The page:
In a more practical sense, Fonte's sale left Southampton with just three recognised centre-backs. This soon became two as talisman Virgil Van Dijk picked up what would be a season-ending injury in the 3-0 victory against Leicester.
All of a sudden, the Saints had lost both their heart and soul, and their best player by a street, leaving them vulnerable at the back.
Hit: A trip to Wembley and Gabbiadini hits the ground running
Southampton should not have been too concerned about their issues in defence as in the game after Van Dijk's injury, centre-backs Maya Yoshida and Jack Stephens put in the perfect performance against Liverpool at Anfield in the EFL Cup semi-final second leg, taking the Saints to Wembley.
After defending their one goal advantage from the first encounter, Yoshida and the young Stephens led an epic defensive display, booking Puel's side's place in the final against Manchester United.
By the time the final rolled around Southampton had plenty of reasons to be optimistic, none more so than the fact that it looked like their goal-scoring problems, which had mounted since the injury to top-scorer Charlie Austin, were solved. Italian striker Manolo Gabbiadini, bought from Napoli on deadline day, had scored three times in his first two appearances in the red and white stripes, and didn't disappoint on the big stage. He netted another couple of fine goals against the Red Devils in the final under the arch, but...
Miss: Cup final heartache
The 25-year-old's brace was in vain as, after coming back from 2-0 down, a late Zlatan Ibrahimovic header won the cup for Jose Mourinho's men.
It was a bitter pill to swallow for the Saints, and some will surely never be able to forget how they should have taken the lead, if a Gabbiadini tap-in had not being inexplicably disallowed for offside, denying him what would have been a Wembley hat-trick.
Regardless of this atrocious refereeing decision, Southampton were not quite good enough to get over the line, despite arguably being the better team, meaning the EFL Cup run can only be classified as a heart-breaking failure.
Miss: Season fizzles out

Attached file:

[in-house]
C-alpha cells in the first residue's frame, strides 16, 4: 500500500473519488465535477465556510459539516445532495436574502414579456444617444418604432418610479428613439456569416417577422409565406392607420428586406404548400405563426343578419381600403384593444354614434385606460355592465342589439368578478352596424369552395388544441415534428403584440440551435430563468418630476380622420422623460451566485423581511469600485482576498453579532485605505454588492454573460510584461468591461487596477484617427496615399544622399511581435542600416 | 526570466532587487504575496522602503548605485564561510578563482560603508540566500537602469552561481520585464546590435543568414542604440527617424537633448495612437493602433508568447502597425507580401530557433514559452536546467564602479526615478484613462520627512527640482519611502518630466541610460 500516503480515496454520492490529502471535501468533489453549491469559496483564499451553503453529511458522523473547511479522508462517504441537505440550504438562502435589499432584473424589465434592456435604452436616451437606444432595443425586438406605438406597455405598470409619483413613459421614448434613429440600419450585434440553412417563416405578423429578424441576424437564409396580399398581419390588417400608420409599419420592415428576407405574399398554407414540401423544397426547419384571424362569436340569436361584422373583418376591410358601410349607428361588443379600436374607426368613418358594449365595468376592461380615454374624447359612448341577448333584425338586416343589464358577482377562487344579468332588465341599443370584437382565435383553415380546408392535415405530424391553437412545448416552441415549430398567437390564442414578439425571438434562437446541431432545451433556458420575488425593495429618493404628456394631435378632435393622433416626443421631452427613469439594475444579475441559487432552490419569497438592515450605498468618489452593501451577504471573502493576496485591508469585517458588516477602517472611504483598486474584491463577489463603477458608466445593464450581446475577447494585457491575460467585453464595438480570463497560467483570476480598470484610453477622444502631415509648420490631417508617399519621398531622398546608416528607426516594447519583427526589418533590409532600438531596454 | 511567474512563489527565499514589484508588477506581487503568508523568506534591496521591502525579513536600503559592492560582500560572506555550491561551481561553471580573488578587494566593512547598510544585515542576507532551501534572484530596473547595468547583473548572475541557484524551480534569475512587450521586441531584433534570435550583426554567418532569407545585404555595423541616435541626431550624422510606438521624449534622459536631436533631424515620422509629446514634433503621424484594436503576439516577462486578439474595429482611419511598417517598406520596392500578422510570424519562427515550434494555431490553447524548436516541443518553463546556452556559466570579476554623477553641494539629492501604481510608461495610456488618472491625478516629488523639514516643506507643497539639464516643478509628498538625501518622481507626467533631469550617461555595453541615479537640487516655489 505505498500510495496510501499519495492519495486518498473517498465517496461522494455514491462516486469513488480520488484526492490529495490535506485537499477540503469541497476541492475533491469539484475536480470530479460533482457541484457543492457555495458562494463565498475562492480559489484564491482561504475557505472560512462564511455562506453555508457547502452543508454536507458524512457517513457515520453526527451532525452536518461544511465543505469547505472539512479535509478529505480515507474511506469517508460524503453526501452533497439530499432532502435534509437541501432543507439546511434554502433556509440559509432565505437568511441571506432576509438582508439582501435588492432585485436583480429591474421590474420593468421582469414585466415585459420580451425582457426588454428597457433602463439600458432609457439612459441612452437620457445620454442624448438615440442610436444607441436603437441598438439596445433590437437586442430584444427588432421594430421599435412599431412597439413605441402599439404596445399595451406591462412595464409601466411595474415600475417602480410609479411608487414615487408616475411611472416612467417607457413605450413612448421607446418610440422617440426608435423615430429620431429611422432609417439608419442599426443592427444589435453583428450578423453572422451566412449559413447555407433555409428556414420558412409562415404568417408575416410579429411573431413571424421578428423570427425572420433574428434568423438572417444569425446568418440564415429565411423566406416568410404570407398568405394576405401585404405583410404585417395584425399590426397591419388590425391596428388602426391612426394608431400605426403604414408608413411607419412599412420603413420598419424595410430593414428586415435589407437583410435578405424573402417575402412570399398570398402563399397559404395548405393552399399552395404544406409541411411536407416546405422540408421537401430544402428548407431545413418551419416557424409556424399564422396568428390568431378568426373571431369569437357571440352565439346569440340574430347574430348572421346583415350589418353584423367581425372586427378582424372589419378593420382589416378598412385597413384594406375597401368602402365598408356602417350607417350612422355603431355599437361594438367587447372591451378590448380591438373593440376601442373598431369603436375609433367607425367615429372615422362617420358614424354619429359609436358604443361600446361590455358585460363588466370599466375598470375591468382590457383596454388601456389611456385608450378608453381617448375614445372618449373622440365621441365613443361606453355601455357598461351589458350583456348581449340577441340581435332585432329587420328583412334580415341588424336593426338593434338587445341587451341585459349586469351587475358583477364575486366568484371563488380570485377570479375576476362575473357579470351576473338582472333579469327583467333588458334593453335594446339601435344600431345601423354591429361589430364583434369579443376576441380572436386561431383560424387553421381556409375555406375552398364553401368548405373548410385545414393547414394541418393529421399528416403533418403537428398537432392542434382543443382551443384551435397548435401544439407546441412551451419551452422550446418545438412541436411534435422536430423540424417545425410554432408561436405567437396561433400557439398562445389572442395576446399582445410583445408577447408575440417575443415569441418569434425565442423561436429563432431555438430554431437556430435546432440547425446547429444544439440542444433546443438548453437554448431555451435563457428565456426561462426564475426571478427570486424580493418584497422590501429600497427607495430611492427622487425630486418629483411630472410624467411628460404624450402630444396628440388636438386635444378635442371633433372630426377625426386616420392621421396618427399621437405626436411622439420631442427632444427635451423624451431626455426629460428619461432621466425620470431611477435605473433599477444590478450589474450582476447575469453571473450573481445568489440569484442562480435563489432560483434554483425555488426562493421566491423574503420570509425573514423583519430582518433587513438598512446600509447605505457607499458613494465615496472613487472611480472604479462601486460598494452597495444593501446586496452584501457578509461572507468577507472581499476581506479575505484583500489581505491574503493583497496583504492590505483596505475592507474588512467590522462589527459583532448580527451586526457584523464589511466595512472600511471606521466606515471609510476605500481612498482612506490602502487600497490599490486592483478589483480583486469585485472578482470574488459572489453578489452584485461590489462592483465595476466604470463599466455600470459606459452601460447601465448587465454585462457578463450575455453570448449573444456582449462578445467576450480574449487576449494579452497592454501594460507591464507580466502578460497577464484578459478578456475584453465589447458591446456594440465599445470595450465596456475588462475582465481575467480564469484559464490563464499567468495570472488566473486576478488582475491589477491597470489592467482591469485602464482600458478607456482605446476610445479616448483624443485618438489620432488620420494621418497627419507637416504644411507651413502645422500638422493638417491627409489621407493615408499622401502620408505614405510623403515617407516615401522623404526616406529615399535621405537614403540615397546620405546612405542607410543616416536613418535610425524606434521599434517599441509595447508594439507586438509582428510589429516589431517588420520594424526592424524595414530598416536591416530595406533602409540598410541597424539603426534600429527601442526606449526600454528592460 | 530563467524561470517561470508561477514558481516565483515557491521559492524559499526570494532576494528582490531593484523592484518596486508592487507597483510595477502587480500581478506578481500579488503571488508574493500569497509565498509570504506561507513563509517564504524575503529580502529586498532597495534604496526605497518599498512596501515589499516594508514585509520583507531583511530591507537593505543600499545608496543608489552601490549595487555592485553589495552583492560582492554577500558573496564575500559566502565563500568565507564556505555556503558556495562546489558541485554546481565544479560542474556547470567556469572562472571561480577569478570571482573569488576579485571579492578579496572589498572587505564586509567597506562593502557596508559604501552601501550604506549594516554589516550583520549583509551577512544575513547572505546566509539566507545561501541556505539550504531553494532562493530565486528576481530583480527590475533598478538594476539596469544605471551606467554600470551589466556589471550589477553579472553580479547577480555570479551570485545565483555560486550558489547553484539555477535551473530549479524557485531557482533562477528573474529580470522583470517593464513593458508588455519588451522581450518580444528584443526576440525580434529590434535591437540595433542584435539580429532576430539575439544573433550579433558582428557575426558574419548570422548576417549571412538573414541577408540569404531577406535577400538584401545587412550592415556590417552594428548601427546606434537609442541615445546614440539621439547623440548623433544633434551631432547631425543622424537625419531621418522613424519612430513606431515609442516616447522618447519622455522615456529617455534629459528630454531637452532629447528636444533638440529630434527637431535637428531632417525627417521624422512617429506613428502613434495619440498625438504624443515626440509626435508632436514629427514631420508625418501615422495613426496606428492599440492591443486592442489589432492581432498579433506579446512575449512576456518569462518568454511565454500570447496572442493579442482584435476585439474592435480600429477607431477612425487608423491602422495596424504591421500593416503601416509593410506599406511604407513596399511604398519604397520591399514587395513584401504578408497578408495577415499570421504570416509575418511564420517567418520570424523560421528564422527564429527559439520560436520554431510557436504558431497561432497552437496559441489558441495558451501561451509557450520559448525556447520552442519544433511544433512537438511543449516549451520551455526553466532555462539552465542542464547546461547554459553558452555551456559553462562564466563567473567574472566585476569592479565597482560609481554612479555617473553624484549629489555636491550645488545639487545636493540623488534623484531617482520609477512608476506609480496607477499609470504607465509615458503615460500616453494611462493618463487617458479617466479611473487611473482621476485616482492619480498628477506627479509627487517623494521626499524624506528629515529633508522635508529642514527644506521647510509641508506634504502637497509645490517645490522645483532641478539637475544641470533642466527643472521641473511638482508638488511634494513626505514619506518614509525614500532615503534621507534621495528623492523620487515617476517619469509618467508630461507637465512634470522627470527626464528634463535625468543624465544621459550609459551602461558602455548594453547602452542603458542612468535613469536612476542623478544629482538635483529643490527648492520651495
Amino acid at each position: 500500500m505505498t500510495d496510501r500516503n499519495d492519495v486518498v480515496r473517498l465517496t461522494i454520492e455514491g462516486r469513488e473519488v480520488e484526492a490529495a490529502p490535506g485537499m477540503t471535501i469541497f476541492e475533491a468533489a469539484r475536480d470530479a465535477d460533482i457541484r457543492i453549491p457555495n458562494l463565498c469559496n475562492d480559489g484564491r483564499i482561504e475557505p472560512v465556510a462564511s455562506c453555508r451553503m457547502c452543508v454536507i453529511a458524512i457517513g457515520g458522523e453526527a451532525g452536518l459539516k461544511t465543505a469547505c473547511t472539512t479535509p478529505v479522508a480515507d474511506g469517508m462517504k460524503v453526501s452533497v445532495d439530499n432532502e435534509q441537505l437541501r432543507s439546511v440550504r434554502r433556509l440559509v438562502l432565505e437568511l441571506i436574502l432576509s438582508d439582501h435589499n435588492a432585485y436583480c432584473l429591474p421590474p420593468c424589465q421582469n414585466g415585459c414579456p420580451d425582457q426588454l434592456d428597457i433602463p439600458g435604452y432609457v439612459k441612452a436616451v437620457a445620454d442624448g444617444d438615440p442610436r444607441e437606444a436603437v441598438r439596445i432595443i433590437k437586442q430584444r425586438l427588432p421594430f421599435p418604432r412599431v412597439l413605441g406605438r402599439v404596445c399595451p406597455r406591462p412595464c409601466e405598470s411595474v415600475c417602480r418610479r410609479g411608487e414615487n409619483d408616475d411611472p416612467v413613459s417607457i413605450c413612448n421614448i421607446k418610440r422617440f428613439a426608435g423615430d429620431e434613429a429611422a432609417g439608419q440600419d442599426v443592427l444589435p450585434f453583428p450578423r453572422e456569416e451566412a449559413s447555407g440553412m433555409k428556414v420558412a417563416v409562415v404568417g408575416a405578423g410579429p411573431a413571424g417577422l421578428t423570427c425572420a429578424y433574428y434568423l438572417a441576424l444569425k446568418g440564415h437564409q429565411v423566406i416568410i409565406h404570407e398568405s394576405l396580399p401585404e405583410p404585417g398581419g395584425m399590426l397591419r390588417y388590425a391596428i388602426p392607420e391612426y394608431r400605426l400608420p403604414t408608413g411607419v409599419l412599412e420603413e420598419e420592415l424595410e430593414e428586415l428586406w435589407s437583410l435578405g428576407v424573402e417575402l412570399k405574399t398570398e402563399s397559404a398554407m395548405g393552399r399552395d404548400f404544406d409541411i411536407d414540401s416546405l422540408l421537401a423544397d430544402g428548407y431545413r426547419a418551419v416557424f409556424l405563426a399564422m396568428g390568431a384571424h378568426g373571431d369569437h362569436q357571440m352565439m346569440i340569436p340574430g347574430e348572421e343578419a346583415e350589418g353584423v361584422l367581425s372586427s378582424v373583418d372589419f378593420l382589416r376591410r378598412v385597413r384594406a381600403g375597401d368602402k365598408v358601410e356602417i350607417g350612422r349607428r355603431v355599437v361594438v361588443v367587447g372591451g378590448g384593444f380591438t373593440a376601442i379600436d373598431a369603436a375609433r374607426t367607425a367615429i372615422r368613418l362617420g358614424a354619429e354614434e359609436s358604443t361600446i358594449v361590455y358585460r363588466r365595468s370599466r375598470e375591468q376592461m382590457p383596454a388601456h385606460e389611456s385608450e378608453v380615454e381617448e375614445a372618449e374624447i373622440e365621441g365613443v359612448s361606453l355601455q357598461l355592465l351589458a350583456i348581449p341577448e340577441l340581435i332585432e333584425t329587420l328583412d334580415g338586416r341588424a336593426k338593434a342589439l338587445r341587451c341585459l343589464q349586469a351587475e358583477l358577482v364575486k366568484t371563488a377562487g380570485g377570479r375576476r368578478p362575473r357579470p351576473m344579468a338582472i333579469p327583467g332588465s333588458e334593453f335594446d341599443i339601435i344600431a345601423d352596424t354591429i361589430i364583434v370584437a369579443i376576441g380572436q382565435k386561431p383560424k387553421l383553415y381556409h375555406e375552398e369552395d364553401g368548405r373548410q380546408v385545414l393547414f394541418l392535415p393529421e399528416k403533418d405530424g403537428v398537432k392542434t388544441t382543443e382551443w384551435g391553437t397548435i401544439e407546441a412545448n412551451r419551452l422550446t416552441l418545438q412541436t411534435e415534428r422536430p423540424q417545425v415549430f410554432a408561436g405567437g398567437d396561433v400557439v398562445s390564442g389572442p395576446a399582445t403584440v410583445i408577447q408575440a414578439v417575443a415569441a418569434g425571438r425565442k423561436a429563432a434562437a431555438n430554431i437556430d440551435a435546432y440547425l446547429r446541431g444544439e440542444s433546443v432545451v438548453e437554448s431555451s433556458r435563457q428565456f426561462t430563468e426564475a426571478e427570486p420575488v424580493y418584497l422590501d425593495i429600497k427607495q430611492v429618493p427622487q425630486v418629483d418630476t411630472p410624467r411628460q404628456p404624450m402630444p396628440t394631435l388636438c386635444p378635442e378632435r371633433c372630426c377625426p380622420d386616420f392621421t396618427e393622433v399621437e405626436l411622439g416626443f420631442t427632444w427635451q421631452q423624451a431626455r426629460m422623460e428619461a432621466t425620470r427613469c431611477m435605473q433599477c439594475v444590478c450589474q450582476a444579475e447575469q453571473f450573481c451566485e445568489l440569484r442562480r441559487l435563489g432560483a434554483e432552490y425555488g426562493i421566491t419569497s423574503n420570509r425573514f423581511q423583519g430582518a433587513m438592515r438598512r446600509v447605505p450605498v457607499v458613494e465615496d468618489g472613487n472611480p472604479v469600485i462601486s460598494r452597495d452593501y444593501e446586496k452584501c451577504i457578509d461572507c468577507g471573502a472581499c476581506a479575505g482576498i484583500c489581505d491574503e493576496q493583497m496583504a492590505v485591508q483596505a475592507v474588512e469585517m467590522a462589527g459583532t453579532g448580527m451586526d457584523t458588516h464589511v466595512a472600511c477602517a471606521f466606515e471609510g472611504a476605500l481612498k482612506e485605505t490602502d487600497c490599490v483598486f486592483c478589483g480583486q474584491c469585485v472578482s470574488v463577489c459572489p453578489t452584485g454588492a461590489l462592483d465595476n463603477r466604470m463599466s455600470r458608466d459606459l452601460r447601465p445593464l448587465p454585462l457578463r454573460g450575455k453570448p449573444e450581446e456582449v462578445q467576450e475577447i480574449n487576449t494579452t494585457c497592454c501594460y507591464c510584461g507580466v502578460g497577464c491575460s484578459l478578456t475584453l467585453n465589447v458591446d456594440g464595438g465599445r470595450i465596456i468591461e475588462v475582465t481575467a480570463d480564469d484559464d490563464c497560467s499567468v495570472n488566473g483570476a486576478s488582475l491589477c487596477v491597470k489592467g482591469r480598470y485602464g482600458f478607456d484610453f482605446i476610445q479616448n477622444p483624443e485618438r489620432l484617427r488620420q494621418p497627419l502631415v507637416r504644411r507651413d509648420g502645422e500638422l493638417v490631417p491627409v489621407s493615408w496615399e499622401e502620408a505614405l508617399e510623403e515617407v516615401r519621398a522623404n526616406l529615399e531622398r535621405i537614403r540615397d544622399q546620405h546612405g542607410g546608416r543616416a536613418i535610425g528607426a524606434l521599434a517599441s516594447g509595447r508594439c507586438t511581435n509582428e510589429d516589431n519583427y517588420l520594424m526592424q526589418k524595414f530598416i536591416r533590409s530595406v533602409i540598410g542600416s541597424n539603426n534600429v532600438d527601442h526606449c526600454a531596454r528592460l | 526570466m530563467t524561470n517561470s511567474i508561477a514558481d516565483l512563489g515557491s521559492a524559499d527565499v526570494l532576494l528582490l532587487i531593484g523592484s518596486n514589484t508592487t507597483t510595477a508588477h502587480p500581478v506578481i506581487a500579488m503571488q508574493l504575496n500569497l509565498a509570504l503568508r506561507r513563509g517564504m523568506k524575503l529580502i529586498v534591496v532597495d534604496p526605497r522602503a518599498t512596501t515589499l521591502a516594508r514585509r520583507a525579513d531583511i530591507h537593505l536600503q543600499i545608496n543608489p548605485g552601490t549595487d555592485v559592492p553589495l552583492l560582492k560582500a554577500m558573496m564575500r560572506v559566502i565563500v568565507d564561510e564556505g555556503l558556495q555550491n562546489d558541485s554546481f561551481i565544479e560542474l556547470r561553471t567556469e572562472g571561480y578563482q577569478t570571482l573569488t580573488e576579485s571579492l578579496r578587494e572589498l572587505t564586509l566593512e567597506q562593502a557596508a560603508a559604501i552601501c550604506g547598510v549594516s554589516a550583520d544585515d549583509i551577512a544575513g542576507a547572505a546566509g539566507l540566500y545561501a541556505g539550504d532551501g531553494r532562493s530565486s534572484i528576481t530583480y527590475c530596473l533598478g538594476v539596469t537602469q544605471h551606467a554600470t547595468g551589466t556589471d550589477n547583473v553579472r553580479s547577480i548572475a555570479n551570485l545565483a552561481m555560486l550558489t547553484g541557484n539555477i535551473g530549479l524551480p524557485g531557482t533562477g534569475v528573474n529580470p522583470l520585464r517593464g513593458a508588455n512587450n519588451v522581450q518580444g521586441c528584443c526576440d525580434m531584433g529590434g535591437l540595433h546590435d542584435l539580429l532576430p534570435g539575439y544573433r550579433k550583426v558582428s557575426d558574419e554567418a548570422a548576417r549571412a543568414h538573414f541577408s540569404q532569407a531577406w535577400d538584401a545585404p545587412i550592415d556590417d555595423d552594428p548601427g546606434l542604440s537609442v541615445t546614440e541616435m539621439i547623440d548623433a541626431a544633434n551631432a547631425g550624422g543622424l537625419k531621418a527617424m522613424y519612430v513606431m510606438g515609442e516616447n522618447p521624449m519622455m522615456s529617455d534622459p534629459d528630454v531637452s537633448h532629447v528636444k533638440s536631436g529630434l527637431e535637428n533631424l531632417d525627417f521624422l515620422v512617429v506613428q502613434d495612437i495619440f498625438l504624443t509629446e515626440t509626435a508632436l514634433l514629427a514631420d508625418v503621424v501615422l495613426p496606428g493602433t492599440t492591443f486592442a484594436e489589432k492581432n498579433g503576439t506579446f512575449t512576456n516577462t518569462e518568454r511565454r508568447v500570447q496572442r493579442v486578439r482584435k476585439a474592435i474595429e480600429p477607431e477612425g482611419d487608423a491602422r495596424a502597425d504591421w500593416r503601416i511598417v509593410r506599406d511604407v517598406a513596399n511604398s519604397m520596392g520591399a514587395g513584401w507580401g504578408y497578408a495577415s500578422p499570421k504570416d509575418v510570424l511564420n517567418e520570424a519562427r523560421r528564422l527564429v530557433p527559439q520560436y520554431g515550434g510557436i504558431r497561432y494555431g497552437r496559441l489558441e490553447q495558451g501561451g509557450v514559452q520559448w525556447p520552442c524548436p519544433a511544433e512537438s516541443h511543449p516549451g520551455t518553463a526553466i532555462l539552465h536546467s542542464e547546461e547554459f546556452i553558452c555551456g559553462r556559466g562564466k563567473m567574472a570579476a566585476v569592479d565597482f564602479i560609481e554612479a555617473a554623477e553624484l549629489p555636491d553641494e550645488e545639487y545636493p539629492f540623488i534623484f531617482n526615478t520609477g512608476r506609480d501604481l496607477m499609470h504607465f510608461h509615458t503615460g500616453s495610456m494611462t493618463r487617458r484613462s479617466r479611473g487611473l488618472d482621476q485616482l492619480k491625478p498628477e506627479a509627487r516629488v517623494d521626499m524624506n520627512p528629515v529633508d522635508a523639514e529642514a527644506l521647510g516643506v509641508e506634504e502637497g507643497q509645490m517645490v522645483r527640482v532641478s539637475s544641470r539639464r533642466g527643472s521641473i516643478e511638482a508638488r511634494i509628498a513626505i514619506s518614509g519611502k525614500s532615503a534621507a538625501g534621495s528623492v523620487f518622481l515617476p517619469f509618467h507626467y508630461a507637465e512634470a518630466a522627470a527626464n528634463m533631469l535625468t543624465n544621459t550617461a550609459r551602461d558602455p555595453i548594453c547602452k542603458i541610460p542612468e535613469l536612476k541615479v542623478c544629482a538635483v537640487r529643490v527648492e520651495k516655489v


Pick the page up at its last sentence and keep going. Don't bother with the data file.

Following the cup final defeat, the remainder of the season was uneventful, underwhelming and under-achieving for the Saints. Their form in the league wasn't great and, despite the odd win here and there, the campaign very much finished on a sour note.
This disappointing end was personified by the reaction following the last game of the season just a few days ago. Southampton had just lost at home to Stoke, Gabbiadini's hot streak was becoming a distant memory and many were beginning to believe it was time for Puel to go. With the Saints playing the dullest football imaginable and failing to score in each of the last five home games, it is not difficult to understand the fans' frustrations, even if their side did manage to finish eighth one way or another.
After the final-day defeat, the customary lap of appreciation was subdued, half-hearted, surrounded by a mix of applause and boos, and a stark contrast from 12 months earlier, confirming that Southampton have taken a backward step.
Conclusion: What next?
Many on the South Coast have been crying out for stability over the past few years, but another summer of change is on the horizon, although for unfamiliar reasons.
After a season with more failures than successes, it looks likely that Puel could get the chop, and many others could follow. The likes of Shane Long and Dusan Tadic could move on after poor campaigns, while Van Dijk is almost certain to move on to bigger and better things, even though his French manager has claimed he is going nowhere.
Of course, Southampton are by no means in a crisis, and there were some outstanding individual performances over the season. Midfielder Oriol Romeu was exceptional from start to finish and seemed like the de facto captain of the side, Gabbiadini has shown what he is capable of and youngsters Stephens and Josh Sims have shown that the future is still very bright.
However, Puel's uninspiring tactics, lack of goals, the European disaster and dreadful end to the season means that another series of comings and goings are likely at Southampton this summer. Yet after three years of constant altering to the squad and manager, are the Saints prepared to risk doing it all again? Only time will tell.